In many ways, Tori Eversmann’s debut novel, The Immortals, reflects her own life. As the wife of retired First Sargent Matt Eversmann, whose story was told in the book and movie Black Hawk Down, Tori lived the unsettling and often lonely life of an army wife. Her husband, young daughter and she were uprooted from Tori’s childhood home in Baltimore to live on an army base in upstate New York. There, she discovered a world so foreign to her own, dictated by the unwritten rules of the military and shadowed by the post 9/11 threat of war. It was also there, however, among a group of unfamiliar women and customs, that Tori learned so much about resilience, friendship, and most importantly, herself.
Her story parallels the story of Calli Coleman, the protagonist in The Immortals. Tori emphasizes, however, that The Immortals is a work of fiction. By deviating from her own story, she was able to tell so much more.
Like Tori’s journey, the journey to The Immortals was not an easy one. She spent nine years crafting her story and was intimately involved in every phase of the book’s creation.
Tori initially set out to write a memoir revealing the dichotomy between her sheltered Baltimore upbringing, her red carpet appearance with her husband, her life on a military base in Sackets Harbor, New York and more. She relied on the journal she kept during Matt’s deployment as well as the detailed emails he sent to family and friends from Iraq, and the many letters they exchanged. Her hope was to preserve the correspondence and use it to tell her own story.
Three years ago, she came to the realization that by divorcing herself of her own story, she could capture the broader experience of so many women whose husbands are deployed to battle. By weaving the stories of Army wives she met and befriended in New York, she could create a story of self-discovery and empowerment for all women.
This is the essence of The Immortals: Calli Coleman’s journey to better herself through her own self-discovery. The novel is set within a Sackets Harbor Army base where Calli struggles to raise her three-year old daughter in a military culture about which she knows nothing. Shedding her preconceived notions and fears, she connects to her fellow Army wives and finds a network of support and love. Calli is able to save herself by opening up to their friendship. In the process, she understands that she is the key to her own destiny, not the trappings of her old life and privileged upbringing.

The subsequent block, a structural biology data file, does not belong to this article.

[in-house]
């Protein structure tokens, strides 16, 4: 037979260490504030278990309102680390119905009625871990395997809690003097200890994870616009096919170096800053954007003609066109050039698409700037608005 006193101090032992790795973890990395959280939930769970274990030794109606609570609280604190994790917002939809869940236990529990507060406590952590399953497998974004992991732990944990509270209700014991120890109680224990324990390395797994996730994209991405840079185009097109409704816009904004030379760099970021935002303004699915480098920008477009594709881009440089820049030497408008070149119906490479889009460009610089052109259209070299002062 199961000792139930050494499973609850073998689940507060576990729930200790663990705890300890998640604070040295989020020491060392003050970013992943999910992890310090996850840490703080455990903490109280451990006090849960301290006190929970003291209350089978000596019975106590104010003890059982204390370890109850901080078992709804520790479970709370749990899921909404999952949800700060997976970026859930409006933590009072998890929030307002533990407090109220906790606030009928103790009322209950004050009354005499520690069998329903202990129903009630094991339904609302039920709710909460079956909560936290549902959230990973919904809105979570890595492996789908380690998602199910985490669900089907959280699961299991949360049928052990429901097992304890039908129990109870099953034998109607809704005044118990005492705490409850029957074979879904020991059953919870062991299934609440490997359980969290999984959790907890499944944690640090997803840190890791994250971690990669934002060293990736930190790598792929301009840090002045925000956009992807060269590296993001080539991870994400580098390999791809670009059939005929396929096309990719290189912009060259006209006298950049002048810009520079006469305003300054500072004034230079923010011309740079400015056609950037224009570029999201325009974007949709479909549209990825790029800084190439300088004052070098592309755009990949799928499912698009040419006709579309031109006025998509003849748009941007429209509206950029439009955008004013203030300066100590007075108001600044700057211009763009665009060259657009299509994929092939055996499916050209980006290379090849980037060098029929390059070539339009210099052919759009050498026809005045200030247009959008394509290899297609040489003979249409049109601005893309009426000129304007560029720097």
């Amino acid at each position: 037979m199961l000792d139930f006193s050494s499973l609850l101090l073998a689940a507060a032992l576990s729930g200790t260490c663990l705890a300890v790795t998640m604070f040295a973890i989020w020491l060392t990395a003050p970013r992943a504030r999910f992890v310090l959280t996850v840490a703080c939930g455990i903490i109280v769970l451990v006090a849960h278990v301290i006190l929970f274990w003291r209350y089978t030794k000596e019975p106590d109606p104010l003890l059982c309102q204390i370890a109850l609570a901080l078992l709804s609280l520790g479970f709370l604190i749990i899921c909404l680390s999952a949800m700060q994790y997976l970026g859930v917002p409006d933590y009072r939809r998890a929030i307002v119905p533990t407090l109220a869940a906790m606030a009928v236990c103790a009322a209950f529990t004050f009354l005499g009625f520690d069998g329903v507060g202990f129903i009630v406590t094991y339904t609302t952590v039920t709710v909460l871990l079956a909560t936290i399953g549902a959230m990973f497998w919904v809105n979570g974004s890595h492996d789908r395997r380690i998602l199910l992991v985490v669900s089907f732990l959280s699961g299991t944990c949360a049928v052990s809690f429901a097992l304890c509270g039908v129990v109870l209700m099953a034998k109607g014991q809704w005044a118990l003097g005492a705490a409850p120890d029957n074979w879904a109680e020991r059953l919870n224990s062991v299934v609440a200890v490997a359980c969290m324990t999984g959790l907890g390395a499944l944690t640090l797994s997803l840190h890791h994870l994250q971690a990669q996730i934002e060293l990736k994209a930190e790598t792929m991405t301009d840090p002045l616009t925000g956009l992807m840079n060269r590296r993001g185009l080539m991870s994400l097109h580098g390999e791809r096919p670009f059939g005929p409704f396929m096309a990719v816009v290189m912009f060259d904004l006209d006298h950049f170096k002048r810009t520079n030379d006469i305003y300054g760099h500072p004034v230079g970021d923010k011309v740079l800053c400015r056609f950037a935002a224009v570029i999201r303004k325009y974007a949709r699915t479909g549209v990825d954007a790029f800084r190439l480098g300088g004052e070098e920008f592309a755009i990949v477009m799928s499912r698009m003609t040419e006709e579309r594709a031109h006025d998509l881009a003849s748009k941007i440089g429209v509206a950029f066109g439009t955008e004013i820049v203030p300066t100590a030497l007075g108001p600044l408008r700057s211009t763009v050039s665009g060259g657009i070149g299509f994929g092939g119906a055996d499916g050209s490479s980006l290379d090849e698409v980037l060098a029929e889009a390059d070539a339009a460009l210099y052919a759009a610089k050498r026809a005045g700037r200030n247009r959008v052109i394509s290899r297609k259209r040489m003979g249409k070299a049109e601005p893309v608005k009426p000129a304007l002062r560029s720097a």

Certainly, the themes hit very close to home for Tori. When their husbands were deployed to active duty in Iraq, Tori and her fellow Army wives banned together and collectively supported each other and their larger military family, sharing correspondence from the front lines and visiting wounded soldiers at Walter Reed Medical Center. They faced the day-to-day uncertainties of war – whether it was losing a spouse or dealing with his possible physical, emotional, or spiritual wounds. Despite similarities to Tori’s real life experiences, she insists that The Immortals is really a book about self-discovery and finding strength you never thought existed.
The book’s publication has also been a journey of self-discovery for Tori. Despite wanting to be a writer since she was 13, Tori faced challenges writing The Immortals. The most significant hurdle was her own doubts. The reward, however, is not just seeing it in print, but seeing it through to fruition. Tori has had a hand in every process of the book, including self-publishing it. Along the way, like her protagonist, she has found an army of supporters to assist in the editing, promotion and distribution.
The Immortals will launch on November 11. Advanced copies can be purchased through the Seattle Book Company and major booksellers. Tori’s hometown fans can also see the author when she visits Baltimore on December 20th for an event at the newly opened Waverly Brewing Company in Woodberry. Further information is available at www.torieversmann.com
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